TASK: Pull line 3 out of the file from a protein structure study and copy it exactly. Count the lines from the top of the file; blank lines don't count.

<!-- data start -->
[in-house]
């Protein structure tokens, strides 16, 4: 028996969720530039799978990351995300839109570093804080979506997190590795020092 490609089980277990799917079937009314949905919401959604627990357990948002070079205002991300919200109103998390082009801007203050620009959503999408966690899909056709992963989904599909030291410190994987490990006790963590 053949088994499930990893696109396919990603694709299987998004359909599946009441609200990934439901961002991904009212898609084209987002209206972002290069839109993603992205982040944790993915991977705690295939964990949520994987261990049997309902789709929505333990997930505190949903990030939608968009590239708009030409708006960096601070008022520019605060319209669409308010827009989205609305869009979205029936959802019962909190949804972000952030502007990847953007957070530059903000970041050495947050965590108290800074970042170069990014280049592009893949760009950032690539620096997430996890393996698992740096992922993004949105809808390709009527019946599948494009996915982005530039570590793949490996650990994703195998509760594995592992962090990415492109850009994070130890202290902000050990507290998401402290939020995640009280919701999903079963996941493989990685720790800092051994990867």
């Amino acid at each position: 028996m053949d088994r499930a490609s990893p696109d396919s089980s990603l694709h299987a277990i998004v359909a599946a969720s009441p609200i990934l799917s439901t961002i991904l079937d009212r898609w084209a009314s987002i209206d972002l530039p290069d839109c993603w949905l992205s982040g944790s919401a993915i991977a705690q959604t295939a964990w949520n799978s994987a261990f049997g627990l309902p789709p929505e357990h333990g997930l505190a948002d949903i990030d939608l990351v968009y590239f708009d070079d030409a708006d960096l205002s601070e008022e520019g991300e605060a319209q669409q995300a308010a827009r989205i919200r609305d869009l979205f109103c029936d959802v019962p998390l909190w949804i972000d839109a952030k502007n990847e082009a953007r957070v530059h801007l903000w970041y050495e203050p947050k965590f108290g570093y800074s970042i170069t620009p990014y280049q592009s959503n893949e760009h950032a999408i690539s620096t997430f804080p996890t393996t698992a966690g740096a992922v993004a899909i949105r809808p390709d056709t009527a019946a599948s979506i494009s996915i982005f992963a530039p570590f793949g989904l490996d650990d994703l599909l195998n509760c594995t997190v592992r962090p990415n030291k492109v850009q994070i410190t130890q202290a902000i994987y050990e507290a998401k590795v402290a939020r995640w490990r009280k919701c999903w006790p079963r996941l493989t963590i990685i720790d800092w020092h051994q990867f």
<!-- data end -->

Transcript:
């Amino acid at each position: 028996m053949d088994r499930a490609s990893p696109d396919s089980s990603l694709h299987a277990i998004v359909a599946a969720s009441p609200i990934l799917s439901t961002i991904l079937d009212r898609w084209a009314s987002i209206d972002l530039p290069d839109c993603w949905l992205s982040g944790s919401a993915i991977a705690q959604t295939a964990w949520n799978s994987a261990f049997g627990l309902p789709p929505e357990h333990g997930l505190a948002d949903i990030d939608l990351v968009y590239f708009d070079d030409a708006d960096l205002s601070e008022e520019g991300e605060a319209q669409q995300a308010a827009r989205i919200r609305d869009l979205f109103c029936d959802v019962p998390l909190w949804i972000d839109a952030k502007n990847e082009a953007r957070v530059h801007l903000w970041y050495e203050p947050k965590f108290g570093y800074s970042i170069t620009p990014y280049q592009s959503n893949e760009h950032a999408i690539s620096t997430f804080p996890t393996t698992a966690g740096a992922v993004a899909i949105r809808p390709d056709t009527a019946a599948s979506i494009s996915i982005f992963a530039p570590f793949g989904l490996d650990d994703l599909l195998n509760c594995t997190v592992r962090p990415n030291k492109v850009q994070i410190t130890q202290a902000i994987y050990e507290a998401k590795v402290a939020r995640w490990r009280k919701c999903w006790p079963r996941l493989t963590i990685i720790d800092w020092h051994q990867f």